Great moments in economic research
The Atlanta Fed has just spent God-knows how many man-hours and depreciating dollars to do a study [.pdf] that's reached two stunning conclusions:
- After three decades of holding steady, the percentage of U.S. households owning their own home grew from 1994 to 2005.
- The increase can be attributed largely to the new kinds of mortgages that require little or no down payment.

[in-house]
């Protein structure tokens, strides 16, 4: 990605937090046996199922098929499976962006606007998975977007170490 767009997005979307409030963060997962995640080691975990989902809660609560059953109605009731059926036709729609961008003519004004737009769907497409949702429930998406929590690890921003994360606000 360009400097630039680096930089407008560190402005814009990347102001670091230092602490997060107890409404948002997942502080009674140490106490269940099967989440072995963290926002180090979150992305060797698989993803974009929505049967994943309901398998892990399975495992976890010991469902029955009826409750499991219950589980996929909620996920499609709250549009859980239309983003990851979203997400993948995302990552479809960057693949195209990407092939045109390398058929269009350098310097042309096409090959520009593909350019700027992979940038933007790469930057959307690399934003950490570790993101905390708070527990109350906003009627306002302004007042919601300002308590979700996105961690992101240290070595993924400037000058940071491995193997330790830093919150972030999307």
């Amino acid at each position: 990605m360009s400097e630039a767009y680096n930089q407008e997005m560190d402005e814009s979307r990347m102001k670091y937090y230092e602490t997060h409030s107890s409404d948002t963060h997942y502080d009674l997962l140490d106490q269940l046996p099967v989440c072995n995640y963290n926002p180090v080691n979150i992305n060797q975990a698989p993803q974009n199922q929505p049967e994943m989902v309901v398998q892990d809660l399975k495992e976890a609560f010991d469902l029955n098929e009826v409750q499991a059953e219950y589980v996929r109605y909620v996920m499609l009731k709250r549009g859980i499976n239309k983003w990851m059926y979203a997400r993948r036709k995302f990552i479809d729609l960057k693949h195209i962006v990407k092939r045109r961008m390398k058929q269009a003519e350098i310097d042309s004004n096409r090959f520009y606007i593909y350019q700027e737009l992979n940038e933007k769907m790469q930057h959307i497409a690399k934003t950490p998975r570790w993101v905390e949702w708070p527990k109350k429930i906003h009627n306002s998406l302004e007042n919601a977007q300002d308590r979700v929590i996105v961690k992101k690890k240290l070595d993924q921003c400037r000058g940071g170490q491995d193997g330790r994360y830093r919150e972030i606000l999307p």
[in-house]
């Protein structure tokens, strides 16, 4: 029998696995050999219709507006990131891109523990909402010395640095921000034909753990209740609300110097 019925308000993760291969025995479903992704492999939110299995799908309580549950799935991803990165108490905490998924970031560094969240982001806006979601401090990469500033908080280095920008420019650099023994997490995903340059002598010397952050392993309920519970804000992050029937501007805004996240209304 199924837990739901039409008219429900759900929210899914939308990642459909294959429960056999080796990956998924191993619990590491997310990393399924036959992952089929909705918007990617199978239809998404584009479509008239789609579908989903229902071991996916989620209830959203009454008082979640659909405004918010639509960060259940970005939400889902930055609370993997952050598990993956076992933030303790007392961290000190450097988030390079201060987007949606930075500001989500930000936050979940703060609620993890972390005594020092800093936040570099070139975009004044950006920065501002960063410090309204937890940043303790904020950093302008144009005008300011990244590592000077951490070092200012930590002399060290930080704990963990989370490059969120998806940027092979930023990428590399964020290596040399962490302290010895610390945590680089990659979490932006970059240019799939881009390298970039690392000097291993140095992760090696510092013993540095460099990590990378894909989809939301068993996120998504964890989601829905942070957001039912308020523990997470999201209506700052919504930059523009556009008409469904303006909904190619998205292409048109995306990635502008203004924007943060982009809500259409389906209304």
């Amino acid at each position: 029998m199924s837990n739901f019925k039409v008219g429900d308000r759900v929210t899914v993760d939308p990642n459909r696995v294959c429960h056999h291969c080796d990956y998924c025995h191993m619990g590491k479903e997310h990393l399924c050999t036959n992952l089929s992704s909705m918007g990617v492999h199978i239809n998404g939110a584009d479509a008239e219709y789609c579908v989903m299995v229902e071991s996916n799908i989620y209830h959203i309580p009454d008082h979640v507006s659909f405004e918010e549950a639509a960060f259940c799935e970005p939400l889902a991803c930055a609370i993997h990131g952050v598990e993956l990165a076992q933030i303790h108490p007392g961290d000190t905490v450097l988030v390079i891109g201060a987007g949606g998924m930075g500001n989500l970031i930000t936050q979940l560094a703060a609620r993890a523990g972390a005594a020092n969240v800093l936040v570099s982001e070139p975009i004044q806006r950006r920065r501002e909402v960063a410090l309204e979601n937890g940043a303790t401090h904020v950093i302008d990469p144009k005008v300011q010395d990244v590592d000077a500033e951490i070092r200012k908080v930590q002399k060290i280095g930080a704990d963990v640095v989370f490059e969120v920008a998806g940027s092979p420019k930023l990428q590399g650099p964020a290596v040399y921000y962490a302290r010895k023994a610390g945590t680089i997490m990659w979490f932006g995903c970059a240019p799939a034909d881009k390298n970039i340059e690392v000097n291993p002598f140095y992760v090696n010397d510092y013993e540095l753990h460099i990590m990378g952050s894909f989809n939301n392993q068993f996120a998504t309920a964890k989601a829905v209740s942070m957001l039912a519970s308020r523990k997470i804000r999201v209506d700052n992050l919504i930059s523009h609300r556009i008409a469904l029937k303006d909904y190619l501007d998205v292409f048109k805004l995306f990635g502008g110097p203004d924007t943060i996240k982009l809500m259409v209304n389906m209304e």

OK, my sarcasm might be a bit out of line. There's a legitimate question about whether the increase might also have to do with the aging of the population; the older people get, the more likely it is they become homeowners. But the study concluded this factor accounts for less than a third of the increase.
What the study did not address was whether the increase is a good thing, or whether all these new homeowners took a sucker's bet, or the Fed's role in creating this housing bubble whose hideous fallout is only just beginning. So perhaps my sarcasm isn't misplaced after all.